Thu, 16 Mar 2017 15:15:00 -0400
(image) When early drafts of the Trump budget started to circulate after the inauguration, the Export-Import Bank—one of Washington's most notorious corporate-welfare programs—was among the agencies destined for the chopping block. Now the actual budget is out, and the bank has been spared the ax. The Washington Examiner's Tim Carney reports that this "follows many reports from congressional fans of Ex-Im that Trump had been persuaded to love the agency, which primarily subsidizes Boeing sales." (Barack Obama underwent a similar transformation, denouncing the bank as "little more than a fund for corporate welfare" while he was running for president but fighting to preserve it once in office.)
The budget plan does have some good news for foes of corporate handouts. Carney points out that the Overseas Private Investment Corporation (which "subsidizes U.S. companies that want to set up business overseas, such as a Ritz Carlton in Turkey or a Wendy's in the Republic of Georgia") is still slated to go, as is the U.S. Trade and Development Agency. The Community Development Block Grant Program, also marked for death, has a long history of funding officials' business cronies, as my colleague Scott Shackford noted earlier today. Poke through the proposals for the departments of energy, commerce, and agriculture, and you'll find some more subsidies being cut.
But the biggest hub of crony capitalism in Washington is the military-industrial complex. And that, alas, is set to expand: Trump wants to give the Pentagon a $52.3 billion spending spike. I'm glad for any small victories against the corporate state, but in the grand scheme of things they're getting swamped.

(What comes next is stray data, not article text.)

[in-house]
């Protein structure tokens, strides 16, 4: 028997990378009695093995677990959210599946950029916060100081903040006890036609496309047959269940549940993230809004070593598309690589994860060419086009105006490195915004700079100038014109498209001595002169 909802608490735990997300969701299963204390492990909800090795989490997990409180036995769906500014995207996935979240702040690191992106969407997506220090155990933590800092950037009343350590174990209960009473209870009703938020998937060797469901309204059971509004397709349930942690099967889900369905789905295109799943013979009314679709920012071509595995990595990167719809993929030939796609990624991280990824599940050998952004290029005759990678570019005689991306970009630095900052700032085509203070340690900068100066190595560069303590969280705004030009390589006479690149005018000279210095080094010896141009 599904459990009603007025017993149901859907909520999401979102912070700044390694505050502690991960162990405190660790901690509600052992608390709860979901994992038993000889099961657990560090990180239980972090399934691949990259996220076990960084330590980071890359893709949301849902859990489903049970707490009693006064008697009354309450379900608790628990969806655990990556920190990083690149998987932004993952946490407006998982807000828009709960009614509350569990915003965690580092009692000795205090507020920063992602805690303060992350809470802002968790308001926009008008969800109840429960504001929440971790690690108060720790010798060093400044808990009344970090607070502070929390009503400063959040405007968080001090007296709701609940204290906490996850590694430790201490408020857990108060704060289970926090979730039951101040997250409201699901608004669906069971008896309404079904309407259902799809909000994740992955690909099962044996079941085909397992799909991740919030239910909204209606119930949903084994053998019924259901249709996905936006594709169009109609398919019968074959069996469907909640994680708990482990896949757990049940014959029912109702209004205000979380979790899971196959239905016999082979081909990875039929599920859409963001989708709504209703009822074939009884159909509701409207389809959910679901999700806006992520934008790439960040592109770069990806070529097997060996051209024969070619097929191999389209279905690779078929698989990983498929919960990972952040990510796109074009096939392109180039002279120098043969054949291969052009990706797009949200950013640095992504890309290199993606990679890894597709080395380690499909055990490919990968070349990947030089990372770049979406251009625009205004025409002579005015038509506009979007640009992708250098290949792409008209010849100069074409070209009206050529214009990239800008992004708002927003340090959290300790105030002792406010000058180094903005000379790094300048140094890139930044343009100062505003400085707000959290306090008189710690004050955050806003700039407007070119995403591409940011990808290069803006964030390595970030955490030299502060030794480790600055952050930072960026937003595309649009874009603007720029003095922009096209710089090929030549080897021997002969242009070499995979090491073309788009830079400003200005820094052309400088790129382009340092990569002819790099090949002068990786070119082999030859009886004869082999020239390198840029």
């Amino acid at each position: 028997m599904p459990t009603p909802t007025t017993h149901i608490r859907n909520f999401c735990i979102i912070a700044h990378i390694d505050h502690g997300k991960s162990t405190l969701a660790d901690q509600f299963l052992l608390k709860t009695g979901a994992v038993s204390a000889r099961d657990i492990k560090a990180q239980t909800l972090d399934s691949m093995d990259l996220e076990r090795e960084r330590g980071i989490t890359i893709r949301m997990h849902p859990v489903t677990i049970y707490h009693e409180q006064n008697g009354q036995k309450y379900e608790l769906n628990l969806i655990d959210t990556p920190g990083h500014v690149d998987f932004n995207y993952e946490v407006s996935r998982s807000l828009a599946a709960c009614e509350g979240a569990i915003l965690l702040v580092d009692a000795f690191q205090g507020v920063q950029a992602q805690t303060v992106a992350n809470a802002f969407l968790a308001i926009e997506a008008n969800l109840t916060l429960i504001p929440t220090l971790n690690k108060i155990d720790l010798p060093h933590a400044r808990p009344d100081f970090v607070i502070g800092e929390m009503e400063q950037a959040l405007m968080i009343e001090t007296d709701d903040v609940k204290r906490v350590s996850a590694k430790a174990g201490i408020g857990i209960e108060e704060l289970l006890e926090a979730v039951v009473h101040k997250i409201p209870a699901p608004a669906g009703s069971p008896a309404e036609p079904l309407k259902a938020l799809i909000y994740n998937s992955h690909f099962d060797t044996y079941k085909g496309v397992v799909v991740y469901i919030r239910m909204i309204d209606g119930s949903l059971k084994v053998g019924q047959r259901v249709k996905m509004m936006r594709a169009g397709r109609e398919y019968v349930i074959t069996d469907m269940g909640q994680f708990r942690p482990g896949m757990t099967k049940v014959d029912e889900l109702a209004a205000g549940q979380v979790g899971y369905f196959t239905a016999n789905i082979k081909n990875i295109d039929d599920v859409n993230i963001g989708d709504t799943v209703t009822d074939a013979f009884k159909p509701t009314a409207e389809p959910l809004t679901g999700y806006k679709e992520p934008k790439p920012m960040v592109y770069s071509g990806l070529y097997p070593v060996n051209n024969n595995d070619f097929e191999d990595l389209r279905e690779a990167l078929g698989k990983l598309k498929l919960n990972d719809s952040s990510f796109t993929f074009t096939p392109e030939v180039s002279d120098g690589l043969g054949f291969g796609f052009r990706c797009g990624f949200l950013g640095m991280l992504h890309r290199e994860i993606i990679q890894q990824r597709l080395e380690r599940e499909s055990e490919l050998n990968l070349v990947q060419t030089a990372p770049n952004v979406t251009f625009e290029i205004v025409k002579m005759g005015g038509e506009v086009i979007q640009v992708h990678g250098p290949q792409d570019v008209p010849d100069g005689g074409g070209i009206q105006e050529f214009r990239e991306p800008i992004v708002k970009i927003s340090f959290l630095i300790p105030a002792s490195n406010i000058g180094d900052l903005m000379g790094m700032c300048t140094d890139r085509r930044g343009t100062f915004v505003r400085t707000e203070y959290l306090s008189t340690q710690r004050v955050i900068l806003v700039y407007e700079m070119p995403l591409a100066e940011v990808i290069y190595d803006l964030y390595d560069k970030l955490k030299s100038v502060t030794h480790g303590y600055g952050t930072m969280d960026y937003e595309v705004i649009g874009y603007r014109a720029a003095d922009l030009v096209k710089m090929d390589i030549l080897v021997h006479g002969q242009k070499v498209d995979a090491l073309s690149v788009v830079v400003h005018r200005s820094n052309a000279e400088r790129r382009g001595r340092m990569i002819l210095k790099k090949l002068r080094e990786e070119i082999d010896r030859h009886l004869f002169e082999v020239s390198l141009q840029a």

Wed, 15 Mar 2017 13:40:00 -0400Named the 2016 North American Company of the Year by the San Francisco-based Global Cleantech Group just seven weeks ago, Pennsylvania battery maker Aquion Energy filed for Chapter 11 bankruptcy last week. The company makes a novel sodium-ion battery. Aquion joins the long list of failed cleantech companies that were backed by government grants and loans. Most notoriously solar-cell manufacturer Solyndra went belly up in 2011 after receiving more than $500 million in federal loan guarantees from the U.S. Department of Energy. Back in 2010, I visited the vast Ener1 lithium-ion battery factory outside of Indianapolis. As I reported, the Department of Energy had awarded a $118.5 million matching grant to Ener1 to build the plant. In addition, Ener1 was given a state incentive package of $21.3 million and a Hancock County package valued at $48.6 million. In January, 2011 then-Vice President Joe Biden visited the Ener1 plant where he declared: "It's not the government doing this. It's the free-enterprise system. We're providing seed money, one-time deposit, man, so we can spur additional investment." A year after his visit Ener1 declared bankruptcy and later emerged a privately owned company. Similaly DOE-backed Beacon Power and A123 Systems also went bankrupt. The Pittsburgh Post-Gazette reports that Aquion Energy had received a $5.2 million grant from the U.S. Department of Energy, plus $8.6 million in grants and another $8 million in loans from Pennsylvania's Department of Community and Economic Development (DCED). In return, Aquion promised the state it would create 341 new jobs on top of the 70 people it already employed. The company has evidently now laid off 80 percent of its 150 employees. The DCED is vowing to get the money it handed out to Aquion back. "Revenue recovered by DCED from companies that fail to live up to previous commitments will be reinvested to further promote economic growth in the Commonwealth," declared DCED communications director David Misner. (Here's an idea: How about just returning it to Pennsylvania's taxpayers?) Government "investment" in novel battery manufacturers has so far failed. The outcome of the biggest investment of all is now pending: Tesla's Gigafactory outside of Reno, Nevada. In order to persuade Tesla to build the factory in Nevada, the state government has given the company a package of tax breaks worth $1.3 billion including tax credits worth $195 million which Tesla could sell for cash. Naturally, Tesla CEO Elon Musk defends his company's reliance on government largesse. Perhaps the Tesla battery plant gamble will pay off, but the precedents are not promising. One other plea: All states should agree to level the competitive playing field by collectively refusing to hand out tax breaks to rent-seeking companies.[...]